4. Mnynames responds:

    Well, while I admit that Holmes does easily meet the qualifications for being “eccentric”, don’t cast aspersions too quickly. Just because he claims to have filmed something odd in Cottingley doesn’t mean he believes the girls’ photographs were real. Remember, although they freely admitted hoaxing the pictures, they swore until their dying days that they had actually encountered fairies in Cottingley. It is perhaps in this context that he references the place as being meaningful with regards to fairie sightings, or even simply he is regarding as remarkable the fact (I use the word loosely here, not having seen his footage) that he has captured something fairie-like on film in the place where forged fairie photos had been taken.

    I dunno, I think we need to be cautious here. I keep thinking what would happen if one of us went public with footage of, say, Bigfoot…something not immediately dismissable as a hoax. What would people say when they found out that we post to a CZ website, and certainly are knowledgeable about how the animal is reported to appear and behave? And worse, what if the BF in the footage did something characteristic of reports, something not normally seen in your blobsquatch/tubesquatch fakery? Would people dismiss it, simply because they could say that we had foreknowledge of that behaviour, so therefore we must have included that in our hoax to lend it more credibility?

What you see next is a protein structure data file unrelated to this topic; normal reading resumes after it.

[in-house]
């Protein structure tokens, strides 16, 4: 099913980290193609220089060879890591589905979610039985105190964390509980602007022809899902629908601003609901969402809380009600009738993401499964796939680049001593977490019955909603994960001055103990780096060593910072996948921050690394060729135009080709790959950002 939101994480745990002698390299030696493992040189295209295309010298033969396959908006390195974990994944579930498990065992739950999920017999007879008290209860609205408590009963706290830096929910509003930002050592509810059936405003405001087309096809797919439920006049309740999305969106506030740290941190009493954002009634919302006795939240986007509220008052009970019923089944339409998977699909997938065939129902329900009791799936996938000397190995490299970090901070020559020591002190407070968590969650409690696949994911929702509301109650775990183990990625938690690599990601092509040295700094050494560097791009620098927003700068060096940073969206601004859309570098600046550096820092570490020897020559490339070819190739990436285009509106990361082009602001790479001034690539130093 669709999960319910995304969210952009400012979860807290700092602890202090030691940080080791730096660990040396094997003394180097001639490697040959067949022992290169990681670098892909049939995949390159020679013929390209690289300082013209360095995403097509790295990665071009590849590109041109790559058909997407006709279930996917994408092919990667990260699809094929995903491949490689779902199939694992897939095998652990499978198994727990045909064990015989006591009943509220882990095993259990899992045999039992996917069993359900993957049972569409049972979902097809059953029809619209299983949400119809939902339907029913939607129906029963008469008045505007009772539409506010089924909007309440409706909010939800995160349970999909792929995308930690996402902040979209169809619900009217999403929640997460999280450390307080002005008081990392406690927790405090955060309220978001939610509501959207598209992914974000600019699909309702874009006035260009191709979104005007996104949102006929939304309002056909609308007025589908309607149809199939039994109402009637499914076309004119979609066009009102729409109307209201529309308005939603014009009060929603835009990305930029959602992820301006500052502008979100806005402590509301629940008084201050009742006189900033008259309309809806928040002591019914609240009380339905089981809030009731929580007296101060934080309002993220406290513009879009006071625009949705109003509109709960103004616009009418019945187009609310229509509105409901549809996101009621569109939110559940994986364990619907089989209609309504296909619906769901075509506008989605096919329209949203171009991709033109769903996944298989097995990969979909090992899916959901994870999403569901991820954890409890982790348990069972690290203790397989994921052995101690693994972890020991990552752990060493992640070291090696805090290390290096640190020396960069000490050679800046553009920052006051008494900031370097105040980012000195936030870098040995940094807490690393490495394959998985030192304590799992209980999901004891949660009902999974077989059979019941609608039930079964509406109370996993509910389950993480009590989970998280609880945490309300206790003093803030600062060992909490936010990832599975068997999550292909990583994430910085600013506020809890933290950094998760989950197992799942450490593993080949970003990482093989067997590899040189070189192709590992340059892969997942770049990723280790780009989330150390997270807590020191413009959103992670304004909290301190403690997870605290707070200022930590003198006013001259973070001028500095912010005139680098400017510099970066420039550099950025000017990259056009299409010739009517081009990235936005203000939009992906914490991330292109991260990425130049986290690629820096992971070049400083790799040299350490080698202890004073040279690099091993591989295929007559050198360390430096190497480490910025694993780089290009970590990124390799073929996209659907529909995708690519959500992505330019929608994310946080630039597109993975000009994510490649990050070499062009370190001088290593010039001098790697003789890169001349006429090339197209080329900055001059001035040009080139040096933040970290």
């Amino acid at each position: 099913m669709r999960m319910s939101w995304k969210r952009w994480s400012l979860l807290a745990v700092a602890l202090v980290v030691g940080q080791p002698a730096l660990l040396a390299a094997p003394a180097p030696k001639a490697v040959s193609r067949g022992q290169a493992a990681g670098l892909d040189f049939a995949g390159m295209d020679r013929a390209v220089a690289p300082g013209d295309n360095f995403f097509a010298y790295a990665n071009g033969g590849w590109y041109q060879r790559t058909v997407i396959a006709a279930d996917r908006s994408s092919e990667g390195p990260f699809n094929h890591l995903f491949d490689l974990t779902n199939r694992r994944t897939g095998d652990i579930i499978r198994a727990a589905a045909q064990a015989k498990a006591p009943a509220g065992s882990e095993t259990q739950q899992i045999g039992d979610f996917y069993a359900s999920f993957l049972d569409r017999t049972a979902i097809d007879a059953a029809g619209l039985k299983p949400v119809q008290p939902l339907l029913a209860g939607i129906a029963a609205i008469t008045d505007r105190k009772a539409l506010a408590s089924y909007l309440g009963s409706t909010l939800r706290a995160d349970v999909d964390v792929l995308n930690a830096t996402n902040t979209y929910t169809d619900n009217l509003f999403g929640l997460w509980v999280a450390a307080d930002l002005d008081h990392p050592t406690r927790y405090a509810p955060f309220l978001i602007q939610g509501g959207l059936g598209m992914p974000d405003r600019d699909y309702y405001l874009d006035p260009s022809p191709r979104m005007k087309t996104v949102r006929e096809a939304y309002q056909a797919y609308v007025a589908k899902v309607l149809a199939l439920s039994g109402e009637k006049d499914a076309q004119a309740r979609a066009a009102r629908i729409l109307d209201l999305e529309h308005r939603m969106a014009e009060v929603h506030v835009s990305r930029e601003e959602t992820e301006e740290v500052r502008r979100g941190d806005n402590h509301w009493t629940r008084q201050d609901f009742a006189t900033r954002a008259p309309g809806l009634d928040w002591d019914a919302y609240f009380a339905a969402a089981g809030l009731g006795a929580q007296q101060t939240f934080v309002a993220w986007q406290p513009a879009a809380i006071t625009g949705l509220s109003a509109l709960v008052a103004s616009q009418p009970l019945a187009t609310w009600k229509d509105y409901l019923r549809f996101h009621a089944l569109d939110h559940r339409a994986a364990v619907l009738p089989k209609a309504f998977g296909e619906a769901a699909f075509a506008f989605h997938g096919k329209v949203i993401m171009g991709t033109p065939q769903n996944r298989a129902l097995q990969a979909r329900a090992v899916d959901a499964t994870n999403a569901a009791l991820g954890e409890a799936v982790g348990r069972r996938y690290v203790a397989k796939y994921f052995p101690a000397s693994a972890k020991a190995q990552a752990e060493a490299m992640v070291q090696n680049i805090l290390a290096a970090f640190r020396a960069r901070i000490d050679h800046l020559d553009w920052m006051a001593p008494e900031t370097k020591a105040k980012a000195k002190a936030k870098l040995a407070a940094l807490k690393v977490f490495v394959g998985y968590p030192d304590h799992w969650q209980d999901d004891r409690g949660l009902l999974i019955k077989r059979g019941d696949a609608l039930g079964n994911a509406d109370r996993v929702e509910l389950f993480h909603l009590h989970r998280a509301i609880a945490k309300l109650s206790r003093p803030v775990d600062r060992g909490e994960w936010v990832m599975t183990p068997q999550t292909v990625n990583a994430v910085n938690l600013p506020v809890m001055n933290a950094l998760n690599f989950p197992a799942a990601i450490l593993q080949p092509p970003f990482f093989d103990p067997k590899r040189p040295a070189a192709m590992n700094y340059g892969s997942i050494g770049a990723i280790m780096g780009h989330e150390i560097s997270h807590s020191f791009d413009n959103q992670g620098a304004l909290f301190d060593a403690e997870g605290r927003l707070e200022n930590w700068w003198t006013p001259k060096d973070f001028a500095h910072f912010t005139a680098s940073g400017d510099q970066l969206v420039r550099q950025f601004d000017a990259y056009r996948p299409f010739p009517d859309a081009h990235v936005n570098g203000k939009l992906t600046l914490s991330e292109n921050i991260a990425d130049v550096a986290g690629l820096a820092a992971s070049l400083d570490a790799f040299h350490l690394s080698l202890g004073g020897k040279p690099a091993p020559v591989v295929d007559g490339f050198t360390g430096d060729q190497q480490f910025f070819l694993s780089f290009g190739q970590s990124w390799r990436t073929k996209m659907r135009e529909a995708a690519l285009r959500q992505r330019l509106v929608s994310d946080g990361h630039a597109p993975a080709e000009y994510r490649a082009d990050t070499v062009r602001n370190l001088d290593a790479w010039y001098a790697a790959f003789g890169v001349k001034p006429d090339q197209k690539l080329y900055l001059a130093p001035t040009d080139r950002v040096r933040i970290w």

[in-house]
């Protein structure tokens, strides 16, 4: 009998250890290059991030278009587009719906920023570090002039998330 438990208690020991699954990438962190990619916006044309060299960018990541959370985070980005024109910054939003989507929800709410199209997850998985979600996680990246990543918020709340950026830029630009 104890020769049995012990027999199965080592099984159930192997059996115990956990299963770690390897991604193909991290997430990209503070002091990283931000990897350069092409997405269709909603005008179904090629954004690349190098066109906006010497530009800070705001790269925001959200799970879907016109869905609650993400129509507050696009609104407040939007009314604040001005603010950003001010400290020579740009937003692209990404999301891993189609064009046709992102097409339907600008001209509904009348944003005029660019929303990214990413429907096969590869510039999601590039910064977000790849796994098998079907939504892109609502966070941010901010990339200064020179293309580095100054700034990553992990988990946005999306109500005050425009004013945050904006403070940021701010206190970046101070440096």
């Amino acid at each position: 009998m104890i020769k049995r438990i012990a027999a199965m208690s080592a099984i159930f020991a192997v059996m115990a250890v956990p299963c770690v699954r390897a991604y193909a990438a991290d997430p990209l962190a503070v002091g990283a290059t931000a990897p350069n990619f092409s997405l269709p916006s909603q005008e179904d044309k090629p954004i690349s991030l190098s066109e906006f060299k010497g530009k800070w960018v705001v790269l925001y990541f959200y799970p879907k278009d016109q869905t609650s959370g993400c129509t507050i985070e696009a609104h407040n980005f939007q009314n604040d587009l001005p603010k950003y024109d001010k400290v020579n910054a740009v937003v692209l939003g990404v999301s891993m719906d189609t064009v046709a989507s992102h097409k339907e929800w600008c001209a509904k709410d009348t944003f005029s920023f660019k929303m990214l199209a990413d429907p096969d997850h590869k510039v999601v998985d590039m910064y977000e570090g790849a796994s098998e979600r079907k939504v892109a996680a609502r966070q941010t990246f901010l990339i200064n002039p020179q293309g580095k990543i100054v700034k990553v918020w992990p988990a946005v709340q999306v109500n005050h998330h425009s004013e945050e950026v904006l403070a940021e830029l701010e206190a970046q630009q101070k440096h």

I’m not saying that what Loren is doing doesn’t have value, especially in this day and age with SO MANY fakes around.

    Ultimately though, I don’t think it matter WHO took the footage, whether it was Stephen Hawking, the Pope, or Joe Isuzu. I, for one, think the footage is interesting enough that it should undergo further analysis, but I don’t claim that this will turn out to be anything extraordinary.

    Put simply- The film needs to be judged on its own terms.

  5. Roger Knights responds:

    This fellow seems to be a standard-issue English Eccentric (a type we could do with more of, IMO). He’s not THAT strange, over there.

    Alien Big Cats in the UK have been confirmed often enough to no longer be red-flag items.

    The fairy film should be analyzed for evidence of fakery. That WOULD be a big red flag, if found, or even if there were strong grounds for suspicion.

    What’s seen could have been hoaxed if the object were pulled by an underwater cable, and were designed so as to undulate slightly and bob up and down every so often. (It wouldn’t take complex electronics to do this. But it would take skills and money and test-runs and a confederate or two. I’d be more worried about the chance of a hoax if this fellow had a nautical-engineering background, or were a surfer.)